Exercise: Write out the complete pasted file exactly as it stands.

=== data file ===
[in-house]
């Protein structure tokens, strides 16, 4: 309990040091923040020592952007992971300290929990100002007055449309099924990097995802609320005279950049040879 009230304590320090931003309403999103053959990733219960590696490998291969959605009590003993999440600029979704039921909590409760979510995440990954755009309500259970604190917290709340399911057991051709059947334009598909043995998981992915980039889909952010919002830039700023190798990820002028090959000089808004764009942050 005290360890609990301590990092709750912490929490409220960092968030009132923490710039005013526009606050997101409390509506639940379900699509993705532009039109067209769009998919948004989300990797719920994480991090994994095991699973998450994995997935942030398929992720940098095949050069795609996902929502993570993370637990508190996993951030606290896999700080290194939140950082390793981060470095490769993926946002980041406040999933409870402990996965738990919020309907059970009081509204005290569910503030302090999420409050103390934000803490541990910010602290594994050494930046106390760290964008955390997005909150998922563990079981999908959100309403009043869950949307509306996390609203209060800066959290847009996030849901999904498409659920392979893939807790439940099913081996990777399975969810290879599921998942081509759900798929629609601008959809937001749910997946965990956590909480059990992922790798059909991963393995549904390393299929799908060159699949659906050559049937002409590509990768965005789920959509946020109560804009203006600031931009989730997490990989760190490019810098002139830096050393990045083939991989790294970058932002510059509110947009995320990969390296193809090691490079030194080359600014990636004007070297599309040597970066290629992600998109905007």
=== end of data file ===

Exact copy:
[in-house]
């Protein structure tokens, strides 16, 4: 309990040091923040020592952007992971300290929990100002007055449309099924990097995802609320005279950049040879 009230304590320090931003309403999103053959990733219960590696490998291969959605009590003993999440600029979704039921909590409760979510995440990954755009309500259970604190917290709340399911057991051709059947334009598909043995998981992915980039889909952010919002830039700023190798990820002028090959000089808004764009942050 005290360890609990301590990092709750912490929490409220960092968030009132923490710039005013526009606050997101409390509506639940379900699509993705532009039109067209769009998919948004989300990797719920994480991090994994095991699973998450994995997935942030398929992720940098095949050069795609996902929502993570993370637990508190996993951030606290896999700080290194939140950082390793981060470095490769993926946002980041406040999933409870402990996965738990919020309907059970009081509204005290569910503030302090999420409050103390934000803490541990910010602290594994050494930046106390760290964008955390997005909150998922563990079981999908959100309403009043869950949307509306996390609203209060800066959290847009996030849901999904498409659920392979893939807790439940099913081996990777399975969810290879599921998942081509759900798929629609601008959809937001749910997946965990956590909480059990992922790798059909991963393995549904390393299929799908060159699949659906050559049937002409590509990768965005789920959509946020109560804009203006600031931009989730997490990989760190490019810098002139830096050393990045083939991989790294970058932002510059509110947009995320990969390296193809090691490079030194080359600014990636004007070297599309040597970066290629992600998109905007």